On Friday last week our new Democracy webpages were put to the test with the Local Election results being broadcast and reported live.
Unfortunately we experienced some downtime during the morning which clearly isn’t and wasn’t a good thing.
We want to share some of the lessons we learned based on a team conversation this morning.
Firstly lets focus on some of the positives, which are actually contributing factors to why it went down, but are worth celebrating at the same time.
The stats for Friday:
- 42,668 visits
- 255,281 page views
- Elections Live Widget – 4,633 visits
- Average time spent on site – 5 minutes 45 seconds
- 6,066 visits from Mobile
For comparison our main corporate website stats for Friday were:
- 48,938 Page views
These stats are fantastic, but we didn’t anticipate this level of usage given that on an average day the main council website gets around 13,000 visits – so we had planned that we would “worst case” get twice this amount during the day which would have been great….However the critical factor for us, which is why the site went down was that the majority of the 42,000 visits (nearly 4 times the daily average) to the Election pages were during a 2 hour period starting from 10am.
Our current hosting arrangements clearly were not up to supporting this level of usage which is a lesson we have learned and something we have decided to review immediately – more on that later in the post.
Some other successes were our use of social media (Twitter and Facebook) and the use of mobile devices such as iPads which essentially created a back-up for announcing results, but clearly only provided half a service during the time the site was down.
Site performance and optimized themes
One of the factors for the site falling over was due to the sheer quantity of hits over a very short period of time. The main culprit for this was our elections widget, which many districts and news sources had added to their sites. While it is great that they made use of the widget we hadn’t anticipated the impact this would have on the server load for our hosting.
The next time we attempt something like this we will be more rigorously testing our code to ensure we understand the ramifications for the hosting server. The short term solution put in place by our hosts was to move the site onto a dedicated varnish server in front of their cloud hosting. Because of the way this server handles load our hosts don’t believe that a similar situation to the one we experienced on Friday morning would result in the site falling over, though they did recommend a more streamlined approach to delivering the widget.
We’ve had our current hosting arrangement for about 3 years now and was originally used to support the team’s development of school websites, however we always had spare capacity in terms of bandwidth etc which inevitably led to additional websites being created and hosted in the same environment.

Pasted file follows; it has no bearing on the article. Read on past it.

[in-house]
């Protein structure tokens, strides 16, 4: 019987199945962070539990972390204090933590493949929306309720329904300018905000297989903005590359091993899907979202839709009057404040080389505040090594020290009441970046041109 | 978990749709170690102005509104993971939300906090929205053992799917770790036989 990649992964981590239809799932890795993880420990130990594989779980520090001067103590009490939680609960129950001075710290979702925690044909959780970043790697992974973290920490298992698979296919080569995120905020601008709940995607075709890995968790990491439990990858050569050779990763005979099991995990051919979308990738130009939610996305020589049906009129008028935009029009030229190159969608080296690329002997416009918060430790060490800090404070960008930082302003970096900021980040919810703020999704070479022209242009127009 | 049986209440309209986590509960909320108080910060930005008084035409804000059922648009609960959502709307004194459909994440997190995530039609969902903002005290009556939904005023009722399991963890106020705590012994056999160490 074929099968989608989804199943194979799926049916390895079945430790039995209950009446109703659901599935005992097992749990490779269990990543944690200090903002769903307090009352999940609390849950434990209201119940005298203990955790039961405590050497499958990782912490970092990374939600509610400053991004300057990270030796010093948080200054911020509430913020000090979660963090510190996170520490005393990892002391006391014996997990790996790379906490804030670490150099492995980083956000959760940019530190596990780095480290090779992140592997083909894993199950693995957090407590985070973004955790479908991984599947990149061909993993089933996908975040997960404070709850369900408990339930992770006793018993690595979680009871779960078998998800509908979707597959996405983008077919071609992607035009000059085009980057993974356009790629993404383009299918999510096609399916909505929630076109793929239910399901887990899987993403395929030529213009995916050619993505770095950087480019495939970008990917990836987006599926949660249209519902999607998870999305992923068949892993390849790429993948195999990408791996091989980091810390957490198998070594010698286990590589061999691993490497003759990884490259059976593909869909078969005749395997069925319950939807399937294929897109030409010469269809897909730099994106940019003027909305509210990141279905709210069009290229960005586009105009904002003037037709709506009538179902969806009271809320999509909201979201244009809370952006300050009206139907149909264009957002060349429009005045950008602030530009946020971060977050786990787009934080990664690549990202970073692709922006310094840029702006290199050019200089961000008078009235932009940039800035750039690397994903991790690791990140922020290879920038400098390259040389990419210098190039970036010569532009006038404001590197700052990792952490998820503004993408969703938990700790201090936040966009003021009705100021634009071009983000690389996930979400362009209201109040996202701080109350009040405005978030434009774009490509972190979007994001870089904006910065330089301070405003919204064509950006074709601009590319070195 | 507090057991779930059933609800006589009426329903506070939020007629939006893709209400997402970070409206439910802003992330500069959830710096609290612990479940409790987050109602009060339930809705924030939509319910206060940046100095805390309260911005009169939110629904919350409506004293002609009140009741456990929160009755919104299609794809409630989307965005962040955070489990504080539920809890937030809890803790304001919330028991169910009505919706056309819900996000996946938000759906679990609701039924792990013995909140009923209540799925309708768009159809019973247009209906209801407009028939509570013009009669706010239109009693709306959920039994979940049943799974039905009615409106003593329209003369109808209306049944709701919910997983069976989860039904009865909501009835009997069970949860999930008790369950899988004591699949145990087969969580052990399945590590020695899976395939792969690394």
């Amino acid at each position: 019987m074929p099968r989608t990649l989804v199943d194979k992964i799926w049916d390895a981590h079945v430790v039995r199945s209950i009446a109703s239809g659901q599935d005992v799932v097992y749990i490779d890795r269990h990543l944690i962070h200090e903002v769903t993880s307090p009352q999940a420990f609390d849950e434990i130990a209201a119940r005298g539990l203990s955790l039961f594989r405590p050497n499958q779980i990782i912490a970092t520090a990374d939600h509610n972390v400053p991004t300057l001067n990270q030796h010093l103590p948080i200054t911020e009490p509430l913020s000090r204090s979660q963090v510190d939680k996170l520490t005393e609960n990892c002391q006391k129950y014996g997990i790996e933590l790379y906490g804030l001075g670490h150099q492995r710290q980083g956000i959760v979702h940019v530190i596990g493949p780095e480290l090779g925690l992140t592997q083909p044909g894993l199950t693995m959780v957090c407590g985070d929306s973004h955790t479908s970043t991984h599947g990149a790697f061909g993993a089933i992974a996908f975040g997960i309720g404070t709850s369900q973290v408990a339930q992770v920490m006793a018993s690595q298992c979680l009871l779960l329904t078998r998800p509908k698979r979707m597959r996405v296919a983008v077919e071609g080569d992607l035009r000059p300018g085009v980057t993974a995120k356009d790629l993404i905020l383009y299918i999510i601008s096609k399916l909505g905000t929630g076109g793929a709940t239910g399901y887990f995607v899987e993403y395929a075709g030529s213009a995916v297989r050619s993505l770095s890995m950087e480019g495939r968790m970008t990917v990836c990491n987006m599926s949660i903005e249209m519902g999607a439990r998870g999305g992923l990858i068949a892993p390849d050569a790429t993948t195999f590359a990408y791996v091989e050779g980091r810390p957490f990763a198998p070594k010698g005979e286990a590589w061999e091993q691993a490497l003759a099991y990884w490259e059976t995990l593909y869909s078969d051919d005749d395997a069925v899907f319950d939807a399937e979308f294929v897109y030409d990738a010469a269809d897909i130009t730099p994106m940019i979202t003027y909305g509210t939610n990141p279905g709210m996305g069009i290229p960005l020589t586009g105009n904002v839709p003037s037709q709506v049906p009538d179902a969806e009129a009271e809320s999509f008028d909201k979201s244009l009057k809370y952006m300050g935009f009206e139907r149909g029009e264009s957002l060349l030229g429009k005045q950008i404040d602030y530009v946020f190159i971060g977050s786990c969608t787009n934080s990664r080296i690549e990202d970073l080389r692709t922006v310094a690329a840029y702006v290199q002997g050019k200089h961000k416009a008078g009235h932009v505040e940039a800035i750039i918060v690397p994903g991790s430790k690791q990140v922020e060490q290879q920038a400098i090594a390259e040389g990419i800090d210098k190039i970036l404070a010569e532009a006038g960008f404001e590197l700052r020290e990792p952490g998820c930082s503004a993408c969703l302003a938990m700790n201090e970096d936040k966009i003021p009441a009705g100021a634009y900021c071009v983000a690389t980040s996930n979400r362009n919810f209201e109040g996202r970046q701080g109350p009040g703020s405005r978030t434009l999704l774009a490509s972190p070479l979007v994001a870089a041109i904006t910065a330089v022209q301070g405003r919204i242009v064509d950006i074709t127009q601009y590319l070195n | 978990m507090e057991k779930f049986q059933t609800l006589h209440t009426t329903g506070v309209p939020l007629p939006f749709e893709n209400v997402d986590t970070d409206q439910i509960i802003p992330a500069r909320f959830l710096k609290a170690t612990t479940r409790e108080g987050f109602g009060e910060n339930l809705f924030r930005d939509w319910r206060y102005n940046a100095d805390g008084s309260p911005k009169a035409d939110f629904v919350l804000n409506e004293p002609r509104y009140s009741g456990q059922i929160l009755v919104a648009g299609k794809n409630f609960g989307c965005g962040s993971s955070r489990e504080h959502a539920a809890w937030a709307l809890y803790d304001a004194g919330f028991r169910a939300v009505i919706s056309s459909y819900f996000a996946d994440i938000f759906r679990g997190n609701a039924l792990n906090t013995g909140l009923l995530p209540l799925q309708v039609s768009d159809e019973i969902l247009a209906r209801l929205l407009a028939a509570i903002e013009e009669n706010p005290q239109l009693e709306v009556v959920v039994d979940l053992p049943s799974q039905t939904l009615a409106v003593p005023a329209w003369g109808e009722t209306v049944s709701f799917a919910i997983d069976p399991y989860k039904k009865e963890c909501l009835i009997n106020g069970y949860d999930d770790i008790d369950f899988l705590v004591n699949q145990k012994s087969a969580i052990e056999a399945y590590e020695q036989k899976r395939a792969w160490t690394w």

However, a couple of years ago we stopped providing school websites and started focusing entirely on building the new Devon website using WordPress.
We’ve been talking about reviewing our hosting since the start of the year as our current arrangement comes up for renewal in the summer so we’ve been capturing requirements (essential and desirable) since earlier this year. What we have so far is as follows in no particular order:
- A fully managed service
- Excellent and robust security
- WordPress compatible hosting
- Back-up and Disaster recovery systems
- 100% network availability
- 100% server uptime
- 24/7/365 support – varying levels depending on impact/issue
- Managed monitoring
- Mirrored server configuration for beta development and testing
- Rapid scalability (lesson learned from elections)
- Commitment to ISO27001 accreditation or actual accreditation
- Optimized WordPress hosting
- Set-up and migration of existing websites to new servers
So our challenge now
Our next stage would be to gauge the alternative hosting provision out there to locate something more robust and able to stand up to the kind of server load we experienced during the live elections period. While we had adequate bandwidth to stand up to the overall traffic, the site wasn’t on a server geared up to handle the sheer number of visits per second/minute that we experienced. In effect we had DDoS’d ourselves!
We will be looking at the various third party hosting options available at the enterprise level, seeing what extra services these hosts provide for the types of site we are building and whether or not we can procure these services and under what terms.
One thing is for sure… before we start channelling more mainstream traffic to our WordPress multisite we need to be absolutely sure that the server it sits on can handle even the most unexpected of loads.